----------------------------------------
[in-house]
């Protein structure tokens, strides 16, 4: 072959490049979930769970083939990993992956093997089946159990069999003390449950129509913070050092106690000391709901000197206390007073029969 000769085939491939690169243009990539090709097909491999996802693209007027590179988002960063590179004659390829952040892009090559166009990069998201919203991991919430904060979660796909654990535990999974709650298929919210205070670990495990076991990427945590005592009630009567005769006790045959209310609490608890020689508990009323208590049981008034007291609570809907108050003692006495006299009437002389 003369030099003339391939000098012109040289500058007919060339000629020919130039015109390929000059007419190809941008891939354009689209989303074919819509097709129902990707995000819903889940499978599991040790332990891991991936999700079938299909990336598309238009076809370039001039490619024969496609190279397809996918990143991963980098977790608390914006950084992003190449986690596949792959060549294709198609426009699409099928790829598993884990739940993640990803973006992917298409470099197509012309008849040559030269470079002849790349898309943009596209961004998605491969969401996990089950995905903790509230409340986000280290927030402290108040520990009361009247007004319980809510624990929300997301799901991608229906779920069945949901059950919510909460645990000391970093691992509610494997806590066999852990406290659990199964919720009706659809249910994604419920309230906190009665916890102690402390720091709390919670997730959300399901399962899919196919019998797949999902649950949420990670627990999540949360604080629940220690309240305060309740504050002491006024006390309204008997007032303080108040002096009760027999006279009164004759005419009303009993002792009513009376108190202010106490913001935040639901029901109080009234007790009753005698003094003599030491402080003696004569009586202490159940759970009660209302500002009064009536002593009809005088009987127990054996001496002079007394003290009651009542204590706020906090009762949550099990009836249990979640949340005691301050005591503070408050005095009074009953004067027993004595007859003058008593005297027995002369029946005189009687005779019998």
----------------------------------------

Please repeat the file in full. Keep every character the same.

[in-house]
């Protein structure tokens, strides 16, 4: 072959490049979930769970083939990993992956093997089946159990069999003390449950129509913070050092106690000391709901000197206390007073029969 000769085939491939690169243009990539090709097909491999996802693209007027590179988002960063590179004659390829952040892009090559166009990069998201919203991991919430904060979660796909654990535990999974709650298929919210205070670990495990076991990427945590005592009630009567005769006790045959209310609490608890020689508990009323208590049981008034007291609570809907108050003692006495006299009437002389 003369030099003339391939000098012109040289500058007919060339000629020919130039015109390929000059007419190809941008891939354009689209989303074919819509097709129902990707995000819903889940499978599991040790332990891991991936999700079938299909990336598309238009076809370039001039490619024969496609190279397809996918990143991963980098977790608390914006950084992003190449986690596949792959060549294709198609426009699409099928790829598993884990739940993640990803973006992917298409470099197509012309008849040559030269470079002849790349898309943009596209961004998605491969969401996990089950995905903790509230409340986000280290927030402290108040520990009361009247007004319980809510624990929300997301799901991608229906779920069945949901059950919510909460645990000391970093691992509610494997806590066999852990406290659990199964919720009706659809249910994604419920309230906190009665916890102690402390720091709390919670997730959300399901399962899919196919019998797949999902649950949420990670627990999540949360604080629940220690309240305060309740504050002491006024006390309204008997007032303080108040002096009760027999006279009164004759005419009303009993002792009513009376108190202010106490913001935040639901029901109080009234007790009753005698003094003599030491402080003696004569009586202490159940759970009660209302500002009064009536002593009809005088009987127990054996001496002079007394003290009651009542204590706020906090009762949550099990009836249990979640949340005691301050005591503070408050005095009074009953004067027993004595007859003058008593005297027995002369029946005189009687005779019998």